Webb detects most distant black hole merger to date

An international team of astronomers, led by the University of Cambridge, has used the James Webb Space Telescope to find evidence for an ongoing merger of two galaxies and their massive black holes when the Universe was only 740 million years old. This marks the most distant detection of a black hole merger ever obtained and the first time that this phenomenon has been detected so early in the Universe.

Massive black holes have been shaping the evolution of galaxies from the very beginning Hannah Übler
Astronomers have found supermassive black holes with masses of millions to billions times that of the Sun in most massive galaxies in the local Universe, including in our Milky Way galaxy. These black holes have likely had a major impact on the evolution of the galaxies they reside in. However, scientists still don’t fully understand how these objects grew to become so massive.

The finding of gargantuan black holes already in place in the first billion years after the Big Bang indicates that such growth must have happened very rapidly, and very early. Now, the James Webb Space Telescope is shedding new light on the growth of black holes in the early Universe.

The new Webb observations have provided evidence for an ongoing merger of two galaxies and their massive black holes when the Universe was just 740 million years old. The system is known as ZS7.

Massive black holes that are actively accreting matter have distinctive spectrographic features that allow astronomers to identify them. For very distant galaxies, like those in this study, these signatures are inaccessible from the ground and can only be seen with Webb.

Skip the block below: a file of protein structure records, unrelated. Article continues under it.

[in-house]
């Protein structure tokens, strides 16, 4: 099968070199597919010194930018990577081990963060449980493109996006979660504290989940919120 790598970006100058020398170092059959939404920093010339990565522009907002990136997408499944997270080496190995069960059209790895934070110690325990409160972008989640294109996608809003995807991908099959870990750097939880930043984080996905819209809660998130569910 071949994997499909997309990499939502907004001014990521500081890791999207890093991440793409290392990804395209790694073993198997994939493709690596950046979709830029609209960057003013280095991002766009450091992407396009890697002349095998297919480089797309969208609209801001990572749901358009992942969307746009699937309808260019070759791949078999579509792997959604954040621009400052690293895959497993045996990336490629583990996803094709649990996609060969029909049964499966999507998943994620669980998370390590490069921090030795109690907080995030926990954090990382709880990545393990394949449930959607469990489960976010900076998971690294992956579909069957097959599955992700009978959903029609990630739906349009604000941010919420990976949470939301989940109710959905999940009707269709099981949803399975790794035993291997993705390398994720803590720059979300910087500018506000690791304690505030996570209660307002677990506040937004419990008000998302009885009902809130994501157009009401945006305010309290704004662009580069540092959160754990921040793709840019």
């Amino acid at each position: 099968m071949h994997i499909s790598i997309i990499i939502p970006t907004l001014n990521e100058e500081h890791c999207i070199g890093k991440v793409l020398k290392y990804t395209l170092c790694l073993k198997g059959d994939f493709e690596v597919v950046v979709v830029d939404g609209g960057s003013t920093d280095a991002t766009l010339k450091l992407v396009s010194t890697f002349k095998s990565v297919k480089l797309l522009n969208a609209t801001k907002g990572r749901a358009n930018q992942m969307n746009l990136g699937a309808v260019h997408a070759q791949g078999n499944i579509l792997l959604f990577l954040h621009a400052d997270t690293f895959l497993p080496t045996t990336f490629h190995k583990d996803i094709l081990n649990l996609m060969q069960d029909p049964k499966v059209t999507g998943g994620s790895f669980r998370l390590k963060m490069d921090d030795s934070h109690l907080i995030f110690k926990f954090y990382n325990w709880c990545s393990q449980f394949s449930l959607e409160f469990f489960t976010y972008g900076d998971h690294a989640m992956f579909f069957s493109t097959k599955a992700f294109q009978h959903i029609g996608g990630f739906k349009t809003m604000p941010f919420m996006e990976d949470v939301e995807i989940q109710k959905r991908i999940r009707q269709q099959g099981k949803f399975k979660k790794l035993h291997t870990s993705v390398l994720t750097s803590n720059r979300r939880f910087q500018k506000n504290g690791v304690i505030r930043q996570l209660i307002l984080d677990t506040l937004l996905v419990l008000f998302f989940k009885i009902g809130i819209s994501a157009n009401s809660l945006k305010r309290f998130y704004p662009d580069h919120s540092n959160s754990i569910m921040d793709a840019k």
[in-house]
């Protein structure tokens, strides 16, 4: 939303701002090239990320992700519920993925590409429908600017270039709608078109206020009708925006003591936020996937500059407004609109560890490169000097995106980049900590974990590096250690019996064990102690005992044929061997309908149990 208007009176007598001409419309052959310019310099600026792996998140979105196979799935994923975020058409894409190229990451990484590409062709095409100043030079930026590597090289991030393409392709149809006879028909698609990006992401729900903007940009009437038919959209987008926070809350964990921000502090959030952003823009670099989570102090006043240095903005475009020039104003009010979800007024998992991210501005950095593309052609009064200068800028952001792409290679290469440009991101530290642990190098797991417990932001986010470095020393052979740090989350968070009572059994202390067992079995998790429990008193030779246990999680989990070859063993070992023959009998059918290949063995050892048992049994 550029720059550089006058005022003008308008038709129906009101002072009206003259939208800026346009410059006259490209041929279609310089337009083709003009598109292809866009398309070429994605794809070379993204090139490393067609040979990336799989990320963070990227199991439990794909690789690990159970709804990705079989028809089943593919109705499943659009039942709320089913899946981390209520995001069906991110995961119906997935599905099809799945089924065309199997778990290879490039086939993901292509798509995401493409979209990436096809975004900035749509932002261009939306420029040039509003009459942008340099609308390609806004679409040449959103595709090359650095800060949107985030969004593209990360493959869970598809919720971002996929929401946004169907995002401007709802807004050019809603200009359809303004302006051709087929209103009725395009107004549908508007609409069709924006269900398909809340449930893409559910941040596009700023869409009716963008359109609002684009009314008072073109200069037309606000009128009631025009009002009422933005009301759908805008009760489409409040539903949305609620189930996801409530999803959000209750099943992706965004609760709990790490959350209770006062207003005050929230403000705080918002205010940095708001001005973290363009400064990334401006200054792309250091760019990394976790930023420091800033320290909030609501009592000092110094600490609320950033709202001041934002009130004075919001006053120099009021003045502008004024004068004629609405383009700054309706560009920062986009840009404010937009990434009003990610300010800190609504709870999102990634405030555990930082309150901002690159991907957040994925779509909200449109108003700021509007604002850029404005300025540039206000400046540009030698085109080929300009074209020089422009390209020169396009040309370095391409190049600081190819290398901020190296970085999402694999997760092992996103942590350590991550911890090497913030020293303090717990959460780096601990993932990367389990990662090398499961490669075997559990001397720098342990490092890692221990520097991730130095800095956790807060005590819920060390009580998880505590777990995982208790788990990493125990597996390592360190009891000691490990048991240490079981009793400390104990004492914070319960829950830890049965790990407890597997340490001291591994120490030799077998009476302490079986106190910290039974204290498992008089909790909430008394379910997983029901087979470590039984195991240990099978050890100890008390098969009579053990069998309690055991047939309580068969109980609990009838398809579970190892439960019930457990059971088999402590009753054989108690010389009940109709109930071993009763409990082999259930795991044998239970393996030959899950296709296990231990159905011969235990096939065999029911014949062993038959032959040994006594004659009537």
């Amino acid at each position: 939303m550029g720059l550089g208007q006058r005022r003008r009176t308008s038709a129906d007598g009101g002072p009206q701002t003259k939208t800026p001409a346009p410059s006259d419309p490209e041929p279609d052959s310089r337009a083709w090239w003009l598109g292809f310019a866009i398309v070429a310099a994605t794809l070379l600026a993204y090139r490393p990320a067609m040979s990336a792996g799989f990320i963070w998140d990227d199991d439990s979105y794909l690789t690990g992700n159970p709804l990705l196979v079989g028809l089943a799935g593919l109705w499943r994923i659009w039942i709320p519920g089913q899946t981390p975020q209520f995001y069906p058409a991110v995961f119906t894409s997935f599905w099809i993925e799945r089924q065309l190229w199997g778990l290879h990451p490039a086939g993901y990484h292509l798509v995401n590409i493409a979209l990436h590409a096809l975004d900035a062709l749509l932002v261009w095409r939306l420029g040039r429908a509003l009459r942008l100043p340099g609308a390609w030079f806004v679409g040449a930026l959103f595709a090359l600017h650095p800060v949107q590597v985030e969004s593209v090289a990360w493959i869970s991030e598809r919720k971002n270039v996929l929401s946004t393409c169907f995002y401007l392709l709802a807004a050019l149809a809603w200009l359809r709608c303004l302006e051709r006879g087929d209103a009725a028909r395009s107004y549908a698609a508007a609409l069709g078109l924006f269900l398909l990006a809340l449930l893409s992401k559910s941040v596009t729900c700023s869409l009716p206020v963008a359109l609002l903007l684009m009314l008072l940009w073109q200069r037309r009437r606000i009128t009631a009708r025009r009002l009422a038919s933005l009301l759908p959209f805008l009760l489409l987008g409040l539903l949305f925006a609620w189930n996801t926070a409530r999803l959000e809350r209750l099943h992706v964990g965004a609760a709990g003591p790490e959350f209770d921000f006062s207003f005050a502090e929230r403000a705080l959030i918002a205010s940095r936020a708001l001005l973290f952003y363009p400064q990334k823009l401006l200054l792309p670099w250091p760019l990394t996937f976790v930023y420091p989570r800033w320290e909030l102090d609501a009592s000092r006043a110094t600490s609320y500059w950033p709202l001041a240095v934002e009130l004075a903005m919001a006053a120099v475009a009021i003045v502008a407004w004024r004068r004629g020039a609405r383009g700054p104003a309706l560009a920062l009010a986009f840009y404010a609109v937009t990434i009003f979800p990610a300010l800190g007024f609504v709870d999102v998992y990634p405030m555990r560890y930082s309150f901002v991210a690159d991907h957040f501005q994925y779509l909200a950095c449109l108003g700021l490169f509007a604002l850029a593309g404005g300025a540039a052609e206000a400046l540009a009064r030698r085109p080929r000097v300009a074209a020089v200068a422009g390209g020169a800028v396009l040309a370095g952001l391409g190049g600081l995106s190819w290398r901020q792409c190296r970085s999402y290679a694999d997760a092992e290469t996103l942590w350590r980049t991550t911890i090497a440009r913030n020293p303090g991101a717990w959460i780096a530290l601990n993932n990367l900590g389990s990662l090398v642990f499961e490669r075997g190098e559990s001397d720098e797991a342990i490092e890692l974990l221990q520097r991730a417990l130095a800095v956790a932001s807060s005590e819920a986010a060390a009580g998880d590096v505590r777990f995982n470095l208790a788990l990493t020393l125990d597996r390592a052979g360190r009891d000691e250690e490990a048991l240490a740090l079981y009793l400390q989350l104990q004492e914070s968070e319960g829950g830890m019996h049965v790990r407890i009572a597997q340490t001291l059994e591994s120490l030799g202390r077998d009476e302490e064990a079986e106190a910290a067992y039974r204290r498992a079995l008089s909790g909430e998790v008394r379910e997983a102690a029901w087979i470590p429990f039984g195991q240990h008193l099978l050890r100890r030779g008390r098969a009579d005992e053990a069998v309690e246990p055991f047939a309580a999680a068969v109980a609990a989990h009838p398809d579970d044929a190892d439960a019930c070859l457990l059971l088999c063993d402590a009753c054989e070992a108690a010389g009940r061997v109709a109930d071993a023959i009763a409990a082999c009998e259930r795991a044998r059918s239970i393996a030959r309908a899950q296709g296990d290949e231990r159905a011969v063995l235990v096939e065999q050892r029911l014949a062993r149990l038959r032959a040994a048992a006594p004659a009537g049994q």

"We found evidence for very dense gas with fast motions in the vicinity of the black hole, as well as hot and highly ionised gas illuminated by the energetic radiation typically produced by black holes in their accretion episodes," said lead author Dr Hannah Übler of Cambridge’s Cavendish Laboratory and Kavli Institute for Cosmology. "Thanks to the unprecedented sharpness of its imaging capabilities, Webb also allowed our team to spatially separate the two black holes."

The team found that one of the two black holes has a mass that is 50 million times the mass of the Sun. "The mass of the other black hole is likely similar, although it is much harder to measure because this second black hole is buried in dense gas," said team member Professor Roberto Maiolino, also from the Kavli Institute.

"Our findings suggest that merging is an important route through which black holes can rapidly grow, even at cosmic dawn," said Übler. "Together with other Webb findings of active, massive black holes in the distant Universe, our results also show that massive black holes have been shaping the evolution of galaxies from the very beginning."

The team notes that once the two black holes merge, they will also generate gravitational waves. Events like this will be detectable with the next generation of gravitational wave observatories, such as the upcoming Laser Interferometer Space Antenna (LISA) mission, which was recently approved by the European Space Agency and will be the first space-based observatory dedicated to studying gravitational waves.

This discovery was from observations made as part of the Galaxy Assembly with NIRSpec Integral Field Spectroscopy programme. The team has recently been awarded a new Large Programme in Webb’s Cycle 3 of observations, to study in detail the relationship between massive black holes and their host galaxies in the first billion years. An important component of this programme will be to systematically search for and characterise black hole mergers. This effort will determine the rate at which black hole merging occurs at early cosmic epochs and will assess the role of merging in the early growth of black holes and the rate at which gravitational waves are produced from the dawn of time.

These results have been published in the Monthly Notices of the Royal Astronomical Society.

Hannah Übler et al. ’ GA-NIFS: JWST discovers an offset AGN 740 million years after the big bang ’ Monthly Notices of the Royal Astronomical Society (2024). DOI: 10.1093/mnras/stae943

Adapted from a by the European Space Agency.